So again, the question is, x86 or ARM? Even though x86 is an old architecture, they’re still more powerful than ARM, and they are certainly still better in gaming, 3D designing, and graphic work in general, and they’ll continue to do so for a couple more years.
But many people, including myself, predict that x86-based processors will go obsolete in a few years, a decade at most.
Why? In a modern world where battery life and power consumption matter, I think ARM-based processors are the better choice moving forward. They’re power-efficient (better for the environment), and hey, they’re also generally more affordable! And in a few years, they’ll be as powerful or even more so than x86-based processors.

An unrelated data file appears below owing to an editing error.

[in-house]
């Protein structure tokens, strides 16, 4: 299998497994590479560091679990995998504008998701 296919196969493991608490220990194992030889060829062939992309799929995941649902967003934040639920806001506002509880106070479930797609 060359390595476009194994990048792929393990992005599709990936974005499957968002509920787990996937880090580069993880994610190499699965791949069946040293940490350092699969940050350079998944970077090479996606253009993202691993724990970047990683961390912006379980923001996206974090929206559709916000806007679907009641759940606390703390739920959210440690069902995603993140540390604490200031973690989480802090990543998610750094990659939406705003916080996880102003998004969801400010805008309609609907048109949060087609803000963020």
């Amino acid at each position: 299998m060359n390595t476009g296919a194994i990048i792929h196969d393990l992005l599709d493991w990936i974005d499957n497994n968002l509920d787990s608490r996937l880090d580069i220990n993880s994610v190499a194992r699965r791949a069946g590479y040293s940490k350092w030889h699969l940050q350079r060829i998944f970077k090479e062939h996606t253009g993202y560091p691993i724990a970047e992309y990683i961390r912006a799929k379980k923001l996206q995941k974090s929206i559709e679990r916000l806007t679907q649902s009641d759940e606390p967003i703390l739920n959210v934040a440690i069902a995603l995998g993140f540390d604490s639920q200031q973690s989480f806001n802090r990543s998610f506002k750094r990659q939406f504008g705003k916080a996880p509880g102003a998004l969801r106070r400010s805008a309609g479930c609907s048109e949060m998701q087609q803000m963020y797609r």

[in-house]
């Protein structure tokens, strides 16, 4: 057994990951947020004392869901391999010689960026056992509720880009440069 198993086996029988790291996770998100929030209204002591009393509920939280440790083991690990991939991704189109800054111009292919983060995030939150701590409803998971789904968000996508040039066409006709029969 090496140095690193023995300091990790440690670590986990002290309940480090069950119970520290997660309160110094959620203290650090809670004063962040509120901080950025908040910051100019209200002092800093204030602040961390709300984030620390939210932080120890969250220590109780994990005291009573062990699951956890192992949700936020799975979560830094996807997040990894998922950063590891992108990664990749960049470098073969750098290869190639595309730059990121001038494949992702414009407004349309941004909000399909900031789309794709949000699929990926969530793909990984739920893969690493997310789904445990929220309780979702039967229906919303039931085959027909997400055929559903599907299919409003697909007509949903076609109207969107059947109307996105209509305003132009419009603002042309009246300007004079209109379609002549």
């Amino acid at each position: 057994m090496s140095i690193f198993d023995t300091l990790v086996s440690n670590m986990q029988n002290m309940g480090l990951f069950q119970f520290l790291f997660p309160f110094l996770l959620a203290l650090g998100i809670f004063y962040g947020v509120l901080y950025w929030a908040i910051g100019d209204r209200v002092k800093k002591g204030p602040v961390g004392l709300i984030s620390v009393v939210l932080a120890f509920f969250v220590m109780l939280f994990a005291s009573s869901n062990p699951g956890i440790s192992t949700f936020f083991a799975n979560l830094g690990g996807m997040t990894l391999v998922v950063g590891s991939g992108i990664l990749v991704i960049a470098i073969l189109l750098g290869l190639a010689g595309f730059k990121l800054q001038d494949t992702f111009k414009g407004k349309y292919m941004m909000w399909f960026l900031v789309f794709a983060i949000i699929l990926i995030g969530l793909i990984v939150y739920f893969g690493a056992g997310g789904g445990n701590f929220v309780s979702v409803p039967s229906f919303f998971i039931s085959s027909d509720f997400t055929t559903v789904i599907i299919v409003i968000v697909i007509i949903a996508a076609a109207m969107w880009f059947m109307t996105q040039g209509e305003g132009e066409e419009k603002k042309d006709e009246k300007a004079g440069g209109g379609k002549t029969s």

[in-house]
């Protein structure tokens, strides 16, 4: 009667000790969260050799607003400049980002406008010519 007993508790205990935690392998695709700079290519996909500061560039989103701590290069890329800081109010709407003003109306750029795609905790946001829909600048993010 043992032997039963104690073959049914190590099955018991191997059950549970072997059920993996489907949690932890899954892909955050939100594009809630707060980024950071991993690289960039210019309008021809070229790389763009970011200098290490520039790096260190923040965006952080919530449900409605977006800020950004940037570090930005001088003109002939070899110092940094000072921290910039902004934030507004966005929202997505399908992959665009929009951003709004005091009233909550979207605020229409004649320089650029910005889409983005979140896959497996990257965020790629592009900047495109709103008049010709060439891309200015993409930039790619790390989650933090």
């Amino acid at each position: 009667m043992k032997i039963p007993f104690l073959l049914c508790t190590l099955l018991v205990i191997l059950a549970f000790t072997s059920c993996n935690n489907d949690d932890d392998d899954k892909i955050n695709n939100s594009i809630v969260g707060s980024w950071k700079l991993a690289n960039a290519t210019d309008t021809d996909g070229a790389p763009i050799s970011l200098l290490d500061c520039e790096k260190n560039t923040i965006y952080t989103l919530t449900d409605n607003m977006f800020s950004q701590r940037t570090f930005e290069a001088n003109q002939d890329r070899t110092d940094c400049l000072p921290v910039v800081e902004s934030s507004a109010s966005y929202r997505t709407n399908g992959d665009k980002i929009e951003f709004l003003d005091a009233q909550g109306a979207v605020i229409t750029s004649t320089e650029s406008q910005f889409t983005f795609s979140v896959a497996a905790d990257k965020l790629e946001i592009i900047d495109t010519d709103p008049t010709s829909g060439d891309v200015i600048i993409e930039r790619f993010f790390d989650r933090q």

Why bother with a power-hungry x86-based processor when you can do the same (or even more in the future) with ARM-based ones?
Congratulations, you’ve made it here! This was a bit hard and technical to explain, and we barely scratched the iceberg of how processors work. But I hope you enjoyed reading out my opinions on the future of processors.
If you have questions or thoughts (especially opposing opinions), I’d love to hear them, so make sure to shoot them in the comments below!